1. Jumpy Bears were 'undisciplined'

The Vikings changed Teddy Bridgewater's cadence heading into Sunday's game and boy, did it work. Bears linemen jumped offsides four times, including twice on third down in the red zone. Both red-zone infractions led to the Vikings scoring touchdowns on the next play. "They're kind of undisciplined up front with the snap count," left guard Brandon Fusco said. "We saw that on film. That's why we do that stuff. Keep them guessing." Chicago linebacker Lamarr Houston, who had three offsides entering the game, jumped twice in the first half. The second offset a holding call, negating a sack and giving the Vikings another crack at third-and-7 from the Bears 17 with 33 seconds left in the first half. On the next snap, Bridgewater threw a TD pass to Jerick McKinnon.

2. Wallace finally gets 'the look'

Receiver Mike Wallace knew the ball was coming to him deep down the field when the Vikings lined up against a Cover 2 look from their 46 with 2:34 left in the first half. "We practice that play all the time, but when we run it, we never get that look," Wallace said. "When I saw Cover 2, I knew the safeties would be splitting and all I'd have to do is beat the [inside] linebacker down the middle." Poor Shea McClellin. The inside backer's assignment on that play was to run stride for stride with Wallace 30 yards downfield. He lost by three strides. With perfect protection, Bridgewater launched a pass that traveled 29 yards from the line of scrimmage. The result was a 34-yard gain, Wallace's longest of the season. Three plays later, the Vikings scored a touchdown. "It better work like that if a linebacker is checking me," Wallace said. "Against that look, I'm supposed to just run and look back because the ball should be coming my way."

3. Greenway going strong

The first quarter ended without the Bears recording a first down. That's because linebacker Chad Greenway sacked Jay Cutler on third-and-5 as the Bears went three-and-out on their first two possessions. "Just a called pressure; an opportunity to get me on the running back and win the matchup," Greenway said. "It was big for us to get off the field early and build a bit of a cushion." Perhaps it's time to stop treating Greenway as if he were just a ceremonial locker room leader at age 32. He has remained healthy and productive all season. He was taken out of the nickel in favor of younger players this season. But Sunday was the fourth time he has played the whole game because of injuries to rookie Eric Kendricks earlier this season and second-year player Anthony Barr the past two games. "I know I can play at a high level," Greenway said. "I've done it for a long time. I think sometimes people forget that."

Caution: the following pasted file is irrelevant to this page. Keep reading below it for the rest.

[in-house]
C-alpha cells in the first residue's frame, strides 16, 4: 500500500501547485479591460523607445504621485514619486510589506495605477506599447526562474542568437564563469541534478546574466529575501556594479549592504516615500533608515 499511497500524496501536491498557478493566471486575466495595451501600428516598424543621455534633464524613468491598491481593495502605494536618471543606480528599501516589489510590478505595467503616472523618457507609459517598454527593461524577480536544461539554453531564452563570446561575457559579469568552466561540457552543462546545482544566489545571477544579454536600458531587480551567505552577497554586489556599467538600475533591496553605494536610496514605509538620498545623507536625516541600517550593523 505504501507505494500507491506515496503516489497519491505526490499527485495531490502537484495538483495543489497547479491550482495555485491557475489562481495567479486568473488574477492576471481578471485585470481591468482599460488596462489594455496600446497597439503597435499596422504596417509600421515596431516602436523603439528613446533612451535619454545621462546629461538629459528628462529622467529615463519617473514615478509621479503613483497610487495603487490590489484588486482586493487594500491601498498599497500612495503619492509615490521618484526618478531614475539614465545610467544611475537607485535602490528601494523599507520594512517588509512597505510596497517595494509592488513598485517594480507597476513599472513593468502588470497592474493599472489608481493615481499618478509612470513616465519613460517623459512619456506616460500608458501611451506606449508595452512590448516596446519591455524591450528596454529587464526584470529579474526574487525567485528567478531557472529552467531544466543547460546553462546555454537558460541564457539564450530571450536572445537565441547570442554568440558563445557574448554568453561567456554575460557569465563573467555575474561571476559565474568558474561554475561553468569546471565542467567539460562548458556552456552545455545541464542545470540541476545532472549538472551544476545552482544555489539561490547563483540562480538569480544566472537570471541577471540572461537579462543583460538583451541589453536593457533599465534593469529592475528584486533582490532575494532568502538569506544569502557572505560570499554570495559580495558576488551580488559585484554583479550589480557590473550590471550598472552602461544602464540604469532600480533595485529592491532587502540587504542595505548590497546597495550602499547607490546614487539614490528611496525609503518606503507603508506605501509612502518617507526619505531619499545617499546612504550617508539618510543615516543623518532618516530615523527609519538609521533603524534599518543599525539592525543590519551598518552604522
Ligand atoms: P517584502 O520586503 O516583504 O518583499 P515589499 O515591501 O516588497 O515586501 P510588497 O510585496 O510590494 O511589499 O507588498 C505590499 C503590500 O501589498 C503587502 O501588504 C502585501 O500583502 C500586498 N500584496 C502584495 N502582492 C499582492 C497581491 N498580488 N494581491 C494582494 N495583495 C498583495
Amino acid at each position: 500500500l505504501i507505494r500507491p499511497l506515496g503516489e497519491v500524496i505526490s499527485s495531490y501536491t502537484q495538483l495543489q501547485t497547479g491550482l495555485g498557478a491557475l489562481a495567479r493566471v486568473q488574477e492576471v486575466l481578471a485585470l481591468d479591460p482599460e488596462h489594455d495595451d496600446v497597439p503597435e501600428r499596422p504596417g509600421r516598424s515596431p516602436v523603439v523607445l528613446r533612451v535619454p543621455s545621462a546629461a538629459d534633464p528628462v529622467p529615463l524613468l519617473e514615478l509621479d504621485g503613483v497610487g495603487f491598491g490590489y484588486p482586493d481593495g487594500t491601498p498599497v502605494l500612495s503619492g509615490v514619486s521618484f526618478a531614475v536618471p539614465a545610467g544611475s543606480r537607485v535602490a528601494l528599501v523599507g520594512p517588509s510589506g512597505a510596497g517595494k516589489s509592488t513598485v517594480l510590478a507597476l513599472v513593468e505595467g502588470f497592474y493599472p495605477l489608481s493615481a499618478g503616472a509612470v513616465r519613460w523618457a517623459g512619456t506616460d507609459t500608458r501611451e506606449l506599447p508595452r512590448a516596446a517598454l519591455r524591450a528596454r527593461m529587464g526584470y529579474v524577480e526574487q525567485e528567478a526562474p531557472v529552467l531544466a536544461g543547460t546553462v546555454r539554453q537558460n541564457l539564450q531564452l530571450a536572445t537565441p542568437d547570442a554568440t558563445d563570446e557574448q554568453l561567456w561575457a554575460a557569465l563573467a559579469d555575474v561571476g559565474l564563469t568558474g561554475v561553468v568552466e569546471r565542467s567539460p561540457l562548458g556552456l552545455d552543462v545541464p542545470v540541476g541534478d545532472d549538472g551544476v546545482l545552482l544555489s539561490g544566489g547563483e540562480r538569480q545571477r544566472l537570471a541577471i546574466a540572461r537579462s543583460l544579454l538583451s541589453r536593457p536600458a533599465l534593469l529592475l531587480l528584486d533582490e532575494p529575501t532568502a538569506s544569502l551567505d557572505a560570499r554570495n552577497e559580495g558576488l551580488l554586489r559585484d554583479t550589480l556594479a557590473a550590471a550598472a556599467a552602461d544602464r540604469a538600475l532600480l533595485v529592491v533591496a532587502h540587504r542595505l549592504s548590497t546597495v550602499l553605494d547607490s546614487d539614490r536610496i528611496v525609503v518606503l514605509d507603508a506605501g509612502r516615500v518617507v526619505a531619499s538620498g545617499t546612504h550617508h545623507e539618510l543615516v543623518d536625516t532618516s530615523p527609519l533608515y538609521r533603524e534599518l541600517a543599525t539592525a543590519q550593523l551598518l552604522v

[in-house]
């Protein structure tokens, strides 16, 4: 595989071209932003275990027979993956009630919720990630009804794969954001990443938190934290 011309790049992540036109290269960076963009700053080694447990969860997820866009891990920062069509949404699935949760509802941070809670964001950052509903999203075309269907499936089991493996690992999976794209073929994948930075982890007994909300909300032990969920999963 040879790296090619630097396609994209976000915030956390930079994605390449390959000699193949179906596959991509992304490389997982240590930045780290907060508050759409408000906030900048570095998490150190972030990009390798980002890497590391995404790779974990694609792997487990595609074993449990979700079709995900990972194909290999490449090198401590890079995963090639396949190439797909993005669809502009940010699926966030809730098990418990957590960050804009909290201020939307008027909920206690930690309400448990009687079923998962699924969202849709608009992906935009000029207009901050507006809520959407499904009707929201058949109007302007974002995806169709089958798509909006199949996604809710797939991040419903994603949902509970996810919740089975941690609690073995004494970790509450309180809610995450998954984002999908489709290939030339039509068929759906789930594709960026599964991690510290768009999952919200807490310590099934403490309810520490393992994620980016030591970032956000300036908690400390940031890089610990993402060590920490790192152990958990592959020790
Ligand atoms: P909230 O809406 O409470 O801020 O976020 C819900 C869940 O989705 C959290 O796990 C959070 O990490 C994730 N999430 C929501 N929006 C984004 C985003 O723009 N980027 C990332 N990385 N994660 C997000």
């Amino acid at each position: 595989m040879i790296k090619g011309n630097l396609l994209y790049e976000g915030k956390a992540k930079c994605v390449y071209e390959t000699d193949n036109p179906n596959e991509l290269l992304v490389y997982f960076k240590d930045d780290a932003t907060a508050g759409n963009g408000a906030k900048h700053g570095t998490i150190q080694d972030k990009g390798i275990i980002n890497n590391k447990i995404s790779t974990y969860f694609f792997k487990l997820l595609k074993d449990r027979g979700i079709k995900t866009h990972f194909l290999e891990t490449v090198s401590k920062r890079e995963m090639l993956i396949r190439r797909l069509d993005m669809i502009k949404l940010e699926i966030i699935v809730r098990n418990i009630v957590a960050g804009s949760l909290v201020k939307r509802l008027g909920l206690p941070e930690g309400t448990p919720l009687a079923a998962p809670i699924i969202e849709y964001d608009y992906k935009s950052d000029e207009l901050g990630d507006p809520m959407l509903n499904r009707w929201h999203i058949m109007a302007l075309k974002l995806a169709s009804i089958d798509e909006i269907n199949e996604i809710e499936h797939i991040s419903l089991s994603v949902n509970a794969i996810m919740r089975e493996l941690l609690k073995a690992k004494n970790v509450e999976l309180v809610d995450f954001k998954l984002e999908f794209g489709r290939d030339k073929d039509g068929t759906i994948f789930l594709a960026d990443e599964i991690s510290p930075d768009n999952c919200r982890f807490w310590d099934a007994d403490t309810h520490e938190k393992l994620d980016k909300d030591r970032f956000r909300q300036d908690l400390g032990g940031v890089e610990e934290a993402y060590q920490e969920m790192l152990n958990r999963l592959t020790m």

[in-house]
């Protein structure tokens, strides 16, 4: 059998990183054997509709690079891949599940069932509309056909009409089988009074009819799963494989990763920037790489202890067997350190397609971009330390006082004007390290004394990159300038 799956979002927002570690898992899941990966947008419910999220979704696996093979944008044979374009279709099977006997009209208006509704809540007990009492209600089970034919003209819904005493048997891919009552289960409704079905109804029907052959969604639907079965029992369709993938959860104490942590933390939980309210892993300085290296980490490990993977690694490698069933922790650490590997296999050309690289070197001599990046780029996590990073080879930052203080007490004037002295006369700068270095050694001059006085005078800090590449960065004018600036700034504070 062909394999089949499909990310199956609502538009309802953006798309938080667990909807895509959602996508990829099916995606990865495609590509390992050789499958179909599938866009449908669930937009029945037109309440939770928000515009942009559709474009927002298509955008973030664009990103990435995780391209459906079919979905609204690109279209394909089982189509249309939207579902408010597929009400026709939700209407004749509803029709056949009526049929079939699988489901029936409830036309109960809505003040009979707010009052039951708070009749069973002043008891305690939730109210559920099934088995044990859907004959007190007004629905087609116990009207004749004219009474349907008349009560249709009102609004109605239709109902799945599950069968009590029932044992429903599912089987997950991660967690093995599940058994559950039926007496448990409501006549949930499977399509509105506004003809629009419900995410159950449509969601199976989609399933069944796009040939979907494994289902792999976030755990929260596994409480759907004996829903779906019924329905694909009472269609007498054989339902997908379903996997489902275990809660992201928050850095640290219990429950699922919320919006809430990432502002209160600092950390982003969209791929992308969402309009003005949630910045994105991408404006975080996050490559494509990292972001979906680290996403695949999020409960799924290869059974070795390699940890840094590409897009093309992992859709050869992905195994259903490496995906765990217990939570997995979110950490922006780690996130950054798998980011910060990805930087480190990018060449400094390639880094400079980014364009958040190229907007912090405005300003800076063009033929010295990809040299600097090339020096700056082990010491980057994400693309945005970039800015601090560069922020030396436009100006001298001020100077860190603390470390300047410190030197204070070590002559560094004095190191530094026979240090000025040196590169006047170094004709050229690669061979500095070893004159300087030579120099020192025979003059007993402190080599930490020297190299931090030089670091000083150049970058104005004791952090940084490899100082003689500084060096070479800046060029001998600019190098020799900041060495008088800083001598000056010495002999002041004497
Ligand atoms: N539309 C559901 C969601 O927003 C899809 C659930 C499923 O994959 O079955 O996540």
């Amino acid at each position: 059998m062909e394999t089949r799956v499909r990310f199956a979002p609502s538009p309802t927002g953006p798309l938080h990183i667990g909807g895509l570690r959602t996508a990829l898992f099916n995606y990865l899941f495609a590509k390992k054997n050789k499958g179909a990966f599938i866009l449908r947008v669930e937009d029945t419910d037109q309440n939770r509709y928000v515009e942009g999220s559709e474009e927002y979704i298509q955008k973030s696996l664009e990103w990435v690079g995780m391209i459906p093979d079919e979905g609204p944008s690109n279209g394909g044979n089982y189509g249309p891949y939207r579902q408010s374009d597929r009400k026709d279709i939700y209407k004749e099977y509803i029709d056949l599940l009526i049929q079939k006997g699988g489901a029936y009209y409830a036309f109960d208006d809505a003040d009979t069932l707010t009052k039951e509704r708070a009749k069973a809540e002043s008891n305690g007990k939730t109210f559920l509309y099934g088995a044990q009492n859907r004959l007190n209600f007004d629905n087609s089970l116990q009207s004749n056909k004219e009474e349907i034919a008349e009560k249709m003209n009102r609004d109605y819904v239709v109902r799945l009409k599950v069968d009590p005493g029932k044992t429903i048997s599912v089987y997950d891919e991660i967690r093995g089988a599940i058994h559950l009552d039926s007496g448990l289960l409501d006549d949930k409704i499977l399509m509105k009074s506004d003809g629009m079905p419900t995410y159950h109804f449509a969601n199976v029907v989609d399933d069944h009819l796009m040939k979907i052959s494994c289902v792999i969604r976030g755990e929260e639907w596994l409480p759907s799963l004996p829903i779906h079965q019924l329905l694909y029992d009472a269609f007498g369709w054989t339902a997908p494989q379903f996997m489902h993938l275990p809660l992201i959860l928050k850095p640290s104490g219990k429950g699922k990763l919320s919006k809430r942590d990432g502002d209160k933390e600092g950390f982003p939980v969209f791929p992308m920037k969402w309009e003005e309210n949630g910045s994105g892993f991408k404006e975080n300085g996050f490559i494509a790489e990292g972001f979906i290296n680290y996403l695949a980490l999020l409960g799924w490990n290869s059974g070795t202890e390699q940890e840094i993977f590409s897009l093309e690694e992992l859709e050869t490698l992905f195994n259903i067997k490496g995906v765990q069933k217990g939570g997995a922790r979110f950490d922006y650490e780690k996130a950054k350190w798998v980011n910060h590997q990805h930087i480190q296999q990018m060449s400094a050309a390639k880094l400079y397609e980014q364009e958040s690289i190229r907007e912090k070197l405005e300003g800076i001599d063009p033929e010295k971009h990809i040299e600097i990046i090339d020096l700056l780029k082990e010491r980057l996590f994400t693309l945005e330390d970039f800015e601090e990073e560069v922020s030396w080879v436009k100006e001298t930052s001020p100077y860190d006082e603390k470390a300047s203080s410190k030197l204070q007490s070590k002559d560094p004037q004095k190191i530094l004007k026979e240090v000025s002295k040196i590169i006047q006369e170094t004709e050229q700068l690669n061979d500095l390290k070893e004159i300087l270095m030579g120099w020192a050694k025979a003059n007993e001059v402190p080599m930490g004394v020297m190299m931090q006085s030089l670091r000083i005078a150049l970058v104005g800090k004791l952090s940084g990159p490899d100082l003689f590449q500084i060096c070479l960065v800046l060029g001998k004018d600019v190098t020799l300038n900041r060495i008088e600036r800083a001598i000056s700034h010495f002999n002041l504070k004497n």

4. Yes, Walsh called bank shot

When things are going as well as they were for the Vikings on Sunday, kickers make 53-yarders by banking the ball off the left upright. But did Blair Walsh call the shot? Well, kind of. "It came off my foot going left to right, so I knew if it hit the upright it would bank in," said Walsh, whose kick gave the Vikings a 10-0 lead. "But about 15 yards out, I thought it was going to curl in." Walsh said 53 yards was the peak distance going against the wind into that end zone. But the ball clanked about three-quarters of the way up the post and would have had the distance from beyond 60. "I caught it," said Walsh, who is 4-for-6 on 50-plus kicks this year and 21-for-30 for his career.

5. Trae the TD-saving tackler

If the start of Sunday's game looked a lot like the start of the Seattle game two weeks earlier, that's because it was. Seattle returned the opening kickoff 47 yards. Sunday, Deonte Thompson took the opening kickoff and went 49 yards to the 50. In both cases, rookie first-round draft pick Trae Waynes made touchdown-saving tackles at nearly the exact same point on the field. "Yeah, pretty much the same play," Waynes said. "[Thompson] is a fast guy. He found a hole and hit it hard." Walsh slowed Thompson down, which helped Waynes. "You have to be confident in that situation," Waynes said. "I knew I could run him down."